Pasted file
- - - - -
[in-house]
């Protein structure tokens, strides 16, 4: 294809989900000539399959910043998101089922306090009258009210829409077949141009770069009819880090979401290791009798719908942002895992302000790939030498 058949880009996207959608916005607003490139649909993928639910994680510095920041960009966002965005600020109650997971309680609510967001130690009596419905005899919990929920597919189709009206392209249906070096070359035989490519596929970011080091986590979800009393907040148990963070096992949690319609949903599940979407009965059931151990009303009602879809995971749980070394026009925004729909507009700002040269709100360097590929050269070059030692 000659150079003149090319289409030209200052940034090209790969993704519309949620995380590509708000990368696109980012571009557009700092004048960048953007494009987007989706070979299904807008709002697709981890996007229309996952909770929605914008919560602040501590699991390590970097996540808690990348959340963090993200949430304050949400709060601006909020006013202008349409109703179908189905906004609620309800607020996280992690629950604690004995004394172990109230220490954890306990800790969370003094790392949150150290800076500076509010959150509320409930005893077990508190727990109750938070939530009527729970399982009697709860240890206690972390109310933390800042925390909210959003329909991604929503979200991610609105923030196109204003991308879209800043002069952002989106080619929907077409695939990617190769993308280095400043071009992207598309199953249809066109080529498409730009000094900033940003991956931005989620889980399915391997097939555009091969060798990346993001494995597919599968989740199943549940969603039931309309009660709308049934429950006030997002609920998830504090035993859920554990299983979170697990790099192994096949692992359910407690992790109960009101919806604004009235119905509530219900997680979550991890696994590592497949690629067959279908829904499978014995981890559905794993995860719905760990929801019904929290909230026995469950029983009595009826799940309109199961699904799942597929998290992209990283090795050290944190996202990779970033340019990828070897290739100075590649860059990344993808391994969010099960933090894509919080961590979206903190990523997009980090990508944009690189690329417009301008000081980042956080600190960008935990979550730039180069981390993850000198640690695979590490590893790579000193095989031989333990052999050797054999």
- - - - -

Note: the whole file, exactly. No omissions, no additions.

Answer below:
[in-house]
């Protein structure tokens, strides 16, 4: 294809989900000539399959910043998101089922306090009258009210829409077949141009770069009819880090979401290791009798719908942002895992302000790939030498 058949880009996207959608916005607003490139649909993928639910994680510095920041960009966002965005600020109650997971309680609510967001130690009596419905005899919990929920597919189709009206392209249906070096070359035989490519596929970011080091986590979800009393907040148990963070096992949690319609949903599940979407009965059931151990009303009602879809995971749980070394026009925004729909507009700002040269709100360097590929050269070059030692 000659150079003149090319289409030209200052940034090209790969993704519309949620995380590509708000990368696109980012571009557009700092004048960048953007494009987007989706070979299904807008709002697709981890996007229309996952909770929605914008919560602040501590699991390590970097996540808690990348959340963090993200949430304050949400709060601006909020006013202008349409109703179908189905906004609620309800607020996280992690629950604690004995004394172990109230220490954890306990800790969370003094790392949150150290800076500076509010959150509320409930005893077990508190727990109750938070939530009527729970399982009697709860240890206690972390109310933390800042925390909210959003329909991604929503979200991610609105923030196109204003991308879209800043002069952002989106080619929907077409695939990617190769993308280095400043071009992207598309199953249809066109080529498409730009000094900033940003991956931005989620889980399915391997097939555009091969060798990346993001494995597919599968989740199943549940969603039931309309009660709308049934429950006030997002609920998830504090035993859920554990299983979170697990790099192994096949692992359910407690992790109960009101919806604004009235119905509530219900997680979550991890696994590592497949690629067959279908829904499978014995981890559905794993995860719905760990929801019904929290909230026995469950029983009595009826799940309109199961699904799942597929998290992209990283090795050290944190996202990779970033340019990828070897290739100075590649860059990344993808391994969010099960933090894509919080961590979206903190990523997009980090990508944009690189690329417009301008000081980042956080600190960008935990979550730039180069981390993850000198640690695979590490590893790579000193095989031989333990052999050797054999």